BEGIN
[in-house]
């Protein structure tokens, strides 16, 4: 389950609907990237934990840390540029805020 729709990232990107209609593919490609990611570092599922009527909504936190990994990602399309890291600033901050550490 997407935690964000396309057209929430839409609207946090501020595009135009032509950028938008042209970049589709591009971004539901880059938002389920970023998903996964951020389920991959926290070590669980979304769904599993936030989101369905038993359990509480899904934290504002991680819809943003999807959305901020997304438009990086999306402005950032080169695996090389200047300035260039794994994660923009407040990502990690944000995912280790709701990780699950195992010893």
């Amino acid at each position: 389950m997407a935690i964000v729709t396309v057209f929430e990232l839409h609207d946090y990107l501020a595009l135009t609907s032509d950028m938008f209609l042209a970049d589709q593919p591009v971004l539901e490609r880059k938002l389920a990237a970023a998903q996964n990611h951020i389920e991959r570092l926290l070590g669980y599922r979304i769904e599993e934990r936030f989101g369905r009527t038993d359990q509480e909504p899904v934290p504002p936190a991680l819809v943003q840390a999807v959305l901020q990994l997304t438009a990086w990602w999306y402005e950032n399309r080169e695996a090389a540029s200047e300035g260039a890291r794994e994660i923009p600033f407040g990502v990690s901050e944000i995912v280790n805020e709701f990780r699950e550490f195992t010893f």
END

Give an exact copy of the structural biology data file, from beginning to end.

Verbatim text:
[in-house]
């Protein structure tokens, strides 16, 4: 389950609907990237934990840390540029805020 729709990232990107209609593919490609990611570092599922009527909504936190990994990602399309890291600033901050550490 997407935690964000396309057209929430839409609207946090501020595009135009032509950028938008042209970049589709591009971004539901880059938002389920970023998903996964951020389920991959926290070590669980979304769904599993936030989101369905038993359990509480899904934290504002991680819809943003999807959305901020997304438009990086999306402005950032080169695996090389200047300035260039794994994660923009407040990502990690944000995912280790709701990780699950195992010893």
């Amino acid at each position: 389950m997407a935690i964000v729709t396309v057209f929430e990232l839409h609207d946090y990107l501020a595009l135009t609907s032509d950028m938008f209609l042209a970049d589709q593919p591009v971004l539901e490609r880059k938002l389920a990237a970023a998903q996964n990611h951020i389920e991959r570092l926290l070590g669980y599922r979304i769904e599993e934990r936030f989101g369905r009527t038993d359990q509480e909504p899904v934290p504002p936190a991680l819809v943003q840390a999807v959305l901020q990994l997304t438009a990086w990602w999306y402005e950032n399309r080169e695996a090389a540029s200047e300035g260039a890291r794994e994660i923009p600033f407040g990502v990690s901050e944000i995912v280790n805020e709701f990780r699950e550490f195992t010893f």